Each trench carbine sprue is £5.00.
Next we have shotguns arms (with extra ammo belts and slugs!), M79 inspired grenade launchers (with two poses: aiming and reloading), an extra sprue for trench equipment, and the command and combat pistols sprue. The shotguns and grenade launcher might be a tad smaller in comparison to GW’ usual heroic scale, but I especially like the two-handed pistol grip option on the command sprue.
The shotgun sprue is £5.00, the grenade launcher sprue is is £3.50, the trench melee sprue is £3.00, the command sprue is £3.50.
If you are into historic references, there are also British WW2 Brem Guns and the German MG-42s. These guns aren’t attached to the arms, and thus require a bit of modelling skill, as they are a bit fiddly to assemble.
Howitzer Field Gun
Now onto the big guns. Here we have the Field Gun platform, with wheels in two styles, and a Howitzer style gun, which could stand in as an autocannon.
The Howitzer comes with several optional pieces such as shells and an ammunition crate. The Field Gun platform is also available separately and can be combined with various other heavy weapon options of the Regiments Infantry range (there are other heavy weapon mounts and gun shield designs available).
Here is an assembled Howitzer Field gun (pictures courtesy of Anvil Industry). The gunners combine shortcoat legs with non-Trench-Fighter Regiments Infantry parts.
Assembled Trench Fighters
And now the fun part… assembly and conversion time! I included a Space Marine and Cadian Guardsman for size reference. Please note that the provided Trench Fighters’ bases are marginally lower than official GW 25mm bases.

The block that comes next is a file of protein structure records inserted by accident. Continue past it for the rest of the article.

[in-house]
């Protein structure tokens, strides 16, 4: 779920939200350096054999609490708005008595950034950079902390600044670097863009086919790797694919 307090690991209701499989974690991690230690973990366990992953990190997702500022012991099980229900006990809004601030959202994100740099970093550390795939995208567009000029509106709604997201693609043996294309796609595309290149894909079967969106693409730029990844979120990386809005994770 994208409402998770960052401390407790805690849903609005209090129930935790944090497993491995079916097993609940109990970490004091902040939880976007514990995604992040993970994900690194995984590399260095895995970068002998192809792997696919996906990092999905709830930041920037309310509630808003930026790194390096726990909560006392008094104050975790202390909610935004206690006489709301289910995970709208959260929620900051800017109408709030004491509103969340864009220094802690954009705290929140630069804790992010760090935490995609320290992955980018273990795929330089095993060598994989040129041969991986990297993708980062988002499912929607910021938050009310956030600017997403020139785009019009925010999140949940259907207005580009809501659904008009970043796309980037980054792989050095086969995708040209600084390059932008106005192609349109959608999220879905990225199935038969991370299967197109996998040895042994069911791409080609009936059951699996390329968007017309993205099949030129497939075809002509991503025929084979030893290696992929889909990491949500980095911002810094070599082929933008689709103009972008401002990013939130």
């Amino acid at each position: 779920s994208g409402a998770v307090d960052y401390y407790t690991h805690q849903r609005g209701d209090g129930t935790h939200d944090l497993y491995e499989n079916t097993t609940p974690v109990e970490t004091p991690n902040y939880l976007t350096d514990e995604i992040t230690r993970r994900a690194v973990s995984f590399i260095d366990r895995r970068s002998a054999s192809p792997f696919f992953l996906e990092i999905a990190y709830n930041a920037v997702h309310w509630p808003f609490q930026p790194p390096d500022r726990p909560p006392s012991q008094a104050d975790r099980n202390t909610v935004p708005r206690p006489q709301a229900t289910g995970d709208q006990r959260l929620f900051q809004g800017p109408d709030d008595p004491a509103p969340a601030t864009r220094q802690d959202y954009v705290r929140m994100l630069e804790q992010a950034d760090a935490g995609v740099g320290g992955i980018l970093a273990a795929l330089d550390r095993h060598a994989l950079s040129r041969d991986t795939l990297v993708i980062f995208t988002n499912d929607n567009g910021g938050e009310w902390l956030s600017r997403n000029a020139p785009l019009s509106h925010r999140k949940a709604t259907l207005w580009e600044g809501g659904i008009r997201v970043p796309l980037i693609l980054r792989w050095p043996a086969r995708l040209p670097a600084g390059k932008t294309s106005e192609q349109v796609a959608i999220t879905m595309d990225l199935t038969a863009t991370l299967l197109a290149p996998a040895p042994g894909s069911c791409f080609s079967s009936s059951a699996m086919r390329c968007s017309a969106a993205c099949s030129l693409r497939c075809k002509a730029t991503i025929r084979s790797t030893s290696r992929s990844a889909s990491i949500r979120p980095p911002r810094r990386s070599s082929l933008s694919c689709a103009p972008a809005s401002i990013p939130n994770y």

Above you can see some of the endless combinations. The first Fighter on the left could be an updated Valhallan soldier, while the second one could be Krieg inspired, and the third one Steel Legion. The Trench Fighter range allows for a wealth of weapon options and dynamic poses: static, running, kneeling, advancing.
The models go together easily and don’t require pinning, thanks to the peg system. There are some gaps here and there, but please note that most of the models shown in the pictures were assembled with adhesive putty, which adds some space between parts. When using super-glue, the gaps won’t be as pronounced as in the pictures, though you might need some green stuff filling here and there for perfectly smooth transitions.
A couple more combinations. You can make those models as historic or grimdark as you please. You can see the backs of the models are finely detailed as well, and the torsos are sculpted in a way that makes it plausible to attach backpacks or other equipment as vox units (also available from Anvil Industry).
Anvil Industry has special bundle offers available, for example custom 10 men squads, starting at £27.00, or 25 men platoons starting at £65.00.
Trench Fighters with Cadian bits
Now let’s see how the Trench Fighter range combines with Cadian bits. As you can see, the proportions are very close to Cadian Guardsmen and suit Warhammer 40k’s heroic scale very well. Cadians are slightly “chunkier” sculpts overall, but most parts mix really well. Anvil Industry also offer several optional shoulder guards, which might help to add some bulk to their arms and upper bodies. My favourite combination is probably the second one from the left (Stahlhelm with death mask, Cadian torso and arms, Shortcoat legs).
Anvil Industry‘s Regiments Infantry and Trench Fighter ranges are amongst the best, if not the best, third party Astra Militarum compatible models and bits. The quality of both design and casting is top-notch. Playing around with these bits really got my creative juices flowing, and when I’m going to start an Astra Militarum collection I’ll definately add my own flavour with Regiments Infantry bits. Compared to other third party resin bits sellers, prices are competative, and there are also savings available for bundles or buying multiple items. World wide shipping is available, so there is no excuse for not checking out this range.